Update on the 28th of February 2017: Part II of this article is now released, find it here Seedrs vs Crowdcube Part II – Key lessons for UK crowdfunding campaigns.
I’ve meant to write this blog post for a couple of weeks now, but things at Chessable have been very busy (good busy!) Many of you may be aware that we launched a crowdfunding campaign at the beginning of this month. Some of you may also know that it was promptly taken down. If you invested non-anonymously I got in touch explaining the situation. I also promised to reveal more detail about the decision in the blog. This is the first of two posts that aim to do so. Due to time constraints, I’ll save the details for Part II. I expect Part II to be very useful to anyone asking the following question: For my UK based startup, should I crowdfund with Seedrs or Crowdcube?
This is the question Chessable faced around July this year. After conducting research to attempt to answer it, we decided that both platforms are just as good. It was 50/50. At this point, Seedrs just edged out Crowdcube because we thought that the “nominee” structure was a nice little perk for investors. While that remains true, it only took one day of being “live” on Seedrs for us to realise that we made the wrong choice.
The next few days would confirm this realisation. For reasons to be explained in Part II, this led to an in-depth conversation with Seedrs and with Crowdcube. It rapidly became apparent that Crowdcube is not only the right choice, but is the only choice for a crowdfunding campaign like ours.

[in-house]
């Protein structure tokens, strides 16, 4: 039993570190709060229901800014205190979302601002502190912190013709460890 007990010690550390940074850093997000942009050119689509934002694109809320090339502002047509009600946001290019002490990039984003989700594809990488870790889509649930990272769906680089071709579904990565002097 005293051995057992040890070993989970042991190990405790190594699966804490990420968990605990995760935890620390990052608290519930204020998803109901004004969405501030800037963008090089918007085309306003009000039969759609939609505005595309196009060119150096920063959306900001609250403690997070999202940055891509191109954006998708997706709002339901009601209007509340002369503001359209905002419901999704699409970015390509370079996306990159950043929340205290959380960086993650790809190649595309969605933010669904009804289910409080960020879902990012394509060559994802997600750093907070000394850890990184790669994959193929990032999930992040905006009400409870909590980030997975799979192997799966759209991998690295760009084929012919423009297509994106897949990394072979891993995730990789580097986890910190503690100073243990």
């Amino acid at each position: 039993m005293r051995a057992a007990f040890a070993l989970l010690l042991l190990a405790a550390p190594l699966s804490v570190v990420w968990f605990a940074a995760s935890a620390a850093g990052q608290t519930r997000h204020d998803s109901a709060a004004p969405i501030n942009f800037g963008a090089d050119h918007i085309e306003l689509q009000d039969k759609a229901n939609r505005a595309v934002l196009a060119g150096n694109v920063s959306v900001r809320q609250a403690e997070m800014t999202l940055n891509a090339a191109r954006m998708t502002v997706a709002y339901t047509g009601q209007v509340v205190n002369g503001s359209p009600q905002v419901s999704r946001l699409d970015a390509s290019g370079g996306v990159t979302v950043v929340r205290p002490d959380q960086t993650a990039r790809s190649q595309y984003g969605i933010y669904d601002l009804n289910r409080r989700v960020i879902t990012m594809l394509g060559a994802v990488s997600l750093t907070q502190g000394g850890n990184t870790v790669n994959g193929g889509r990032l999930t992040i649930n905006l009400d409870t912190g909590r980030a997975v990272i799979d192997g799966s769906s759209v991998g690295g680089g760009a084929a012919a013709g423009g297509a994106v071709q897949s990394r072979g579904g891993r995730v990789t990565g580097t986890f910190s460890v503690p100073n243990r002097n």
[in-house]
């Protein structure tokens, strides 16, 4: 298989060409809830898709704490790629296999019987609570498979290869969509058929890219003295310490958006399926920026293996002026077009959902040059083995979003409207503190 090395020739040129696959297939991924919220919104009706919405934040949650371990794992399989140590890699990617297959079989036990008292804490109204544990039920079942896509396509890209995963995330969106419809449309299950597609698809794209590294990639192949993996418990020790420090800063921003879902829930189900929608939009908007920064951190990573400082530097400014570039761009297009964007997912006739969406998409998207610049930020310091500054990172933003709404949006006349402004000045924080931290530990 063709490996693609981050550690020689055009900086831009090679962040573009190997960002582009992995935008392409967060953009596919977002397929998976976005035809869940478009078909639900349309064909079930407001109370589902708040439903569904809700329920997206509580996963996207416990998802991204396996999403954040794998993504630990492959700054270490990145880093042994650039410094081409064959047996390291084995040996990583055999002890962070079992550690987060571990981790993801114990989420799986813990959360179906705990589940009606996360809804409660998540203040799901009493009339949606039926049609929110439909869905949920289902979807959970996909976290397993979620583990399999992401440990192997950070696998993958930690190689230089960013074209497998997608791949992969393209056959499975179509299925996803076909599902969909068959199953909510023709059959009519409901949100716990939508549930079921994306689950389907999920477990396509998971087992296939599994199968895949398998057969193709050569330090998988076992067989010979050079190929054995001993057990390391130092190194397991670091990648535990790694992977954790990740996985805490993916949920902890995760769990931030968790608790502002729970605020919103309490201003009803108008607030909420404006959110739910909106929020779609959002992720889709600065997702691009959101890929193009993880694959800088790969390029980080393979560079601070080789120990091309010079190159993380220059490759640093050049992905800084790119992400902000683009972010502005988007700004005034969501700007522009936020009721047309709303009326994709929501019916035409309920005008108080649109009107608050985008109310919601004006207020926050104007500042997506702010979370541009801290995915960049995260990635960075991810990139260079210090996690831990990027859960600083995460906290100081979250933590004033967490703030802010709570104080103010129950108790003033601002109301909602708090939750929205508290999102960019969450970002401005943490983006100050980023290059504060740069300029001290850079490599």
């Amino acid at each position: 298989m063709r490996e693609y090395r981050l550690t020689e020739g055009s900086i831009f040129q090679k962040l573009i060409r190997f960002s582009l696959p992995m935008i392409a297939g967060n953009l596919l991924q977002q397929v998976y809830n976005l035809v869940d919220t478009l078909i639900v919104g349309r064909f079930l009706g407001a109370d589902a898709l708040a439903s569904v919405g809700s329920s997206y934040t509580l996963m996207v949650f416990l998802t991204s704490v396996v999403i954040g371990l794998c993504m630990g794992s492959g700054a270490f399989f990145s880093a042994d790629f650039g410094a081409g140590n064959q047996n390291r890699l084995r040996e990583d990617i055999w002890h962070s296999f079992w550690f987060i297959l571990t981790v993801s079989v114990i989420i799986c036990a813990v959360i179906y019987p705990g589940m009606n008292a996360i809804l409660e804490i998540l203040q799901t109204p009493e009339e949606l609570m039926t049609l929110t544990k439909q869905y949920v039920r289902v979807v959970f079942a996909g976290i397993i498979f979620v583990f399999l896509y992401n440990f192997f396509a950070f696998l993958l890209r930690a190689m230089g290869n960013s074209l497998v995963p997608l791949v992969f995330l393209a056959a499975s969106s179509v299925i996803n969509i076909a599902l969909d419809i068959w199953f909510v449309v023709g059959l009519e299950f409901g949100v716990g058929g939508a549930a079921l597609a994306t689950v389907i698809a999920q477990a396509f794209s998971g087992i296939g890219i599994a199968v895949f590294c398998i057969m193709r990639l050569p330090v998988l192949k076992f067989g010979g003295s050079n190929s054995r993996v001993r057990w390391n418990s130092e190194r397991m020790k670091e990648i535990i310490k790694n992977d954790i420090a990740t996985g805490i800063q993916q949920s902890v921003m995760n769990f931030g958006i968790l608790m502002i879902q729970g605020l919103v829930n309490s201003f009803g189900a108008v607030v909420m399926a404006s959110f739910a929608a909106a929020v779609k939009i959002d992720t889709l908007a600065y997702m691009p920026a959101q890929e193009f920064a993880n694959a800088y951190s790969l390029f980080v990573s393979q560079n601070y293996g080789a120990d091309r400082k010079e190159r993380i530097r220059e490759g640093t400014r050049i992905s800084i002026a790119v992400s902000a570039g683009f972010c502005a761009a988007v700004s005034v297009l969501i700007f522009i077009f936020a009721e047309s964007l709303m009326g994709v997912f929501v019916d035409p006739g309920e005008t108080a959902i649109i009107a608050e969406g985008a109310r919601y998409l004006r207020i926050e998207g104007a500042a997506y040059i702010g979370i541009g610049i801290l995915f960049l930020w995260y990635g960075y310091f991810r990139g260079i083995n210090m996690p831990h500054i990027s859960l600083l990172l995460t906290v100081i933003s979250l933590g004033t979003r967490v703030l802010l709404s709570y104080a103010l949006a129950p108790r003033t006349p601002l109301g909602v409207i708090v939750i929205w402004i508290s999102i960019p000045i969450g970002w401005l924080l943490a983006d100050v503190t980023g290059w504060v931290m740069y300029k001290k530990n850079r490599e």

We worked hard to be able to swap crowdfunding platforms, and we were able to do so successfully and very quickly. At this point, it’s worth noting that only 2% of campaigns that apply are approved to go live on Crowdcube. I am happy to announce we are one of fifty campaigns that will launch with the largest UK crowdfunding platform.
Dropping Seedrs for Crowdcube was not a decision taken lightly. We invested a lot of effort to be listed there, and many of you took your time to support our campaign. We also appeared on the BBC during this time, meaning that leaving Seedrs would be seen as a huge sunk cost. Since Chessable is still a bootstrapping startup, our resources are extremely limited. Time is always of the essence. Therefore, I am leaving the details out for the time being and will share my full experience once we conclude the Crowdcube campaign. This new campaign is our primary goal and is set to launch mid-November. I will be able to offer a detailed comparison between both platforms, one of the few (or the only?) crowdfunding campaign that can do so.
To conclude, I’d like to say that on Crowdcube we will be able to give back more to our supporters and investors. When we launch we will have a nice little surprise in store. We think you will love it. The Crowdcube “Reward” structure allows for this, and I look forward to telling you more about this soon. Of course, in the meantime, Chessable continues to grow as measured by all metrics. This is exciting because we really have just begun!
David is Chessable’s CEO and Chief Scientist. He finished his dissertation on expertise and expert performance as part of a MSc in Psychology of Education (BPS) at the University of Bristol, and also holds a PGCert in Applied Psychology from the University of Liverpool. David’s chess rating is around 1,850 FIDE.